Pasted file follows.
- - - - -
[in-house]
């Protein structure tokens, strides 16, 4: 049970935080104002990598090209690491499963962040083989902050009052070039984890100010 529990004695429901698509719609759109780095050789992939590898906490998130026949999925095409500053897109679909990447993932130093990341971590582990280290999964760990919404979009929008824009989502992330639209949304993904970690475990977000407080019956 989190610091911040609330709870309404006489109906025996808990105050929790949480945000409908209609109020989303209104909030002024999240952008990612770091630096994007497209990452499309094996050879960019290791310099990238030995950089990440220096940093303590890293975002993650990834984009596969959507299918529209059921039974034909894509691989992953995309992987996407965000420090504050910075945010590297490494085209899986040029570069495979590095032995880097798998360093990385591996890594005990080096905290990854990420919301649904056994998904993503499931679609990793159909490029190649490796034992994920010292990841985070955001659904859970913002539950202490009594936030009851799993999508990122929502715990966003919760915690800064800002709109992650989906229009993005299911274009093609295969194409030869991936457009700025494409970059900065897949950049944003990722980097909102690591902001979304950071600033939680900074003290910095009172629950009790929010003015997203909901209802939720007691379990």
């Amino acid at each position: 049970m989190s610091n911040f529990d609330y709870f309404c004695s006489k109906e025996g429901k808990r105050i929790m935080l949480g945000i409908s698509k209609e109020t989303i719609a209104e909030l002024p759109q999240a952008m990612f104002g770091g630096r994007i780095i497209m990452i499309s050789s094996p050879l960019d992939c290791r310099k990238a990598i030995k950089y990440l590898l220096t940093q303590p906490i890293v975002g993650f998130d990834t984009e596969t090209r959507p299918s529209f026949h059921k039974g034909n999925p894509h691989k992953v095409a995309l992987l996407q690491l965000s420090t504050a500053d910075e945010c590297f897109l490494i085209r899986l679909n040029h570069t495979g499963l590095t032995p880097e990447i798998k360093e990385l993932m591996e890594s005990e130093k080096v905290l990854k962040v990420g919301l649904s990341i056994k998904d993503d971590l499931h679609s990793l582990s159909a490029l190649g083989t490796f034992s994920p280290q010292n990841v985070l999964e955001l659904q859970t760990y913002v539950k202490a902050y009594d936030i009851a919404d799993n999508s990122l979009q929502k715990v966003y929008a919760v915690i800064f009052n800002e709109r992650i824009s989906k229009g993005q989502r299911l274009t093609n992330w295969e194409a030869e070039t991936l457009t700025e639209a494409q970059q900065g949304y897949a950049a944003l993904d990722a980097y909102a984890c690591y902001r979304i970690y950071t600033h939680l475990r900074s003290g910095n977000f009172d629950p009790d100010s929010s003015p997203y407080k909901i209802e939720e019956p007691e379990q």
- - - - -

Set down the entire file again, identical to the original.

[in-house]
């Protein structure tokens, strides 16, 4: 049970935080104002990598090209690491499963962040083989902050009052070039984890100010 529990004695429901698509719609759109780095050789992939590898906490998130026949999925095409500053897109679909990447993932130093990341971590582990280290999964760990919404979009929008824009989502992330639209949304993904970690475990977000407080019956 989190610091911040609330709870309404006489109906025996808990105050929790949480945000409908209609109020989303209104909030002024999240952008990612770091630096994007497209990452499309094996050879960019290791310099990238030995950089990440220096940093303590890293975002993650990834984009596969959507299918529209059921039974034909894509691989992953995309992987996407965000420090504050910075945010590297490494085209899986040029570069495979590095032995880097798998360093990385591996890594005990080096905290990854990420919301649904056994998904993503499931679609990793159909490029190649490796034992994920010292990841985070955001659904859970913002539950202490009594936030009851799993999508990122929502715990966003919760915690800064800002709109992650989906229009993005299911274009093609295969194409030869991936457009700025494409970059900065897949950049944003990722980097909102690591902001979304950071600033939680900074003290910095009172629950009790929010003015997203909901209802939720007691379990």
């Amino acid at each position: 049970m989190s610091n911040f529990d609330y709870f309404c004695s006489k109906e025996g429901k808990r105050i929790m935080l949480g945000i409908s698509k209609e109020t989303i719609a209104e909030l002024p759109q999240a952008m990612f104002g770091g630096r994007i780095i497209m990452i499309s050789s094996p050879l960019d992939c290791r310099k990238a990598i030995k950089y990440l590898l220096t940093q303590p906490i890293v975002g993650f998130d990834t984009e596969t090209r959507p299918s529209f026949h059921k039974g034909n999925p894509h691989k992953v095409a995309l992987l996407q690491l965000s420090t504050a500053d910075e945010c590297f897109l490494i085209r899986l679909n040029h570069t495979g499963l590095t032995p880097e990447i798998k360093e990385l993932m591996e890594s005990e130093k080096v905290l990854k962040v990420g919301l649904s990341i056994k998904d993503d971590l499931h679609s990793l582990s159909a490029l190649g083989t490796f034992s994920p280290q010292n990841v985070l999964e955001l659904q859970t760990y913002v539950k202490a902050y009594d936030i009851a919404d799993n999508s990122l979009q929502k715990v966003y929008a919760v915690i800064f009052n800002e709109r992650i824009s989906k229009g993005q989502r299911l274009t093609n992330w295969e194409a030869e070039t991936l457009t700025e639209a494409q970059q900065g949304y897949a950049a944003l993904d990722a980097y909102a984890c690591y902001r979304i970690y950071t600033h939680l475990r900074s003290g910095n977000f009172d629950p009790d100010s929010s003015p997203y407080k909901i209802e939720e019956p007691e379990q």